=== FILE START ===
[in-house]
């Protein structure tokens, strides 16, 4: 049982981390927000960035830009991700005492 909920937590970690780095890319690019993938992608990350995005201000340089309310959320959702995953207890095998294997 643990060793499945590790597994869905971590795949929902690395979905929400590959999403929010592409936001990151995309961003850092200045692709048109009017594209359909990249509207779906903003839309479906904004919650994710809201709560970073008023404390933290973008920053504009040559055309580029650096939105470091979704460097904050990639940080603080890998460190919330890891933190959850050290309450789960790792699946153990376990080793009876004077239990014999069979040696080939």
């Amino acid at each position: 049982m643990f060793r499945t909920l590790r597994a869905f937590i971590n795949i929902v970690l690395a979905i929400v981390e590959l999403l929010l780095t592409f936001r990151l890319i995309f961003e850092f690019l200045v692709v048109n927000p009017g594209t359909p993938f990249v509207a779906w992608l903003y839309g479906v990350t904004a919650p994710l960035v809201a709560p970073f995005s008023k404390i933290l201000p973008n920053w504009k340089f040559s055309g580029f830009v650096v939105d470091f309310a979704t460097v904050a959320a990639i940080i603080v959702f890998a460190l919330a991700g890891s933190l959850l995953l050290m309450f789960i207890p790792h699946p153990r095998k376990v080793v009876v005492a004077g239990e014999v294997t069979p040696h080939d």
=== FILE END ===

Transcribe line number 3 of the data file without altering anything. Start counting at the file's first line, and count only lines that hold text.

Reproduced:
């Amino acid at each position: 049982m643990f060793r499945t909920l590790r597994a869905f937590i971590n795949i929902v970690l690395a979905i929400v981390e590959l999403l929010l780095t592409f936001r990151l890319i995309f961003e850092f690019l200045v692709v048109n927000p009017g594209t359909p993938f990249v509207a779906w992608l903003y839309g479906v990350t904004a919650p994710l960035v809201a709560p970073f995005s008023k404390i933290l201000p973008n920053w504009k340089f040559s055309g580029f830009v650096v939105d470091f309310a979704t460097v904050a959320a990639i940080i603080v959702f890998a460190l919330a991700g890891s933190l959850l995953l050290m309450f789960i207890p790792h699946p153990r095998k376990v080793v009876v005492a004077g239990e014999v294997t069979p040696h080939d």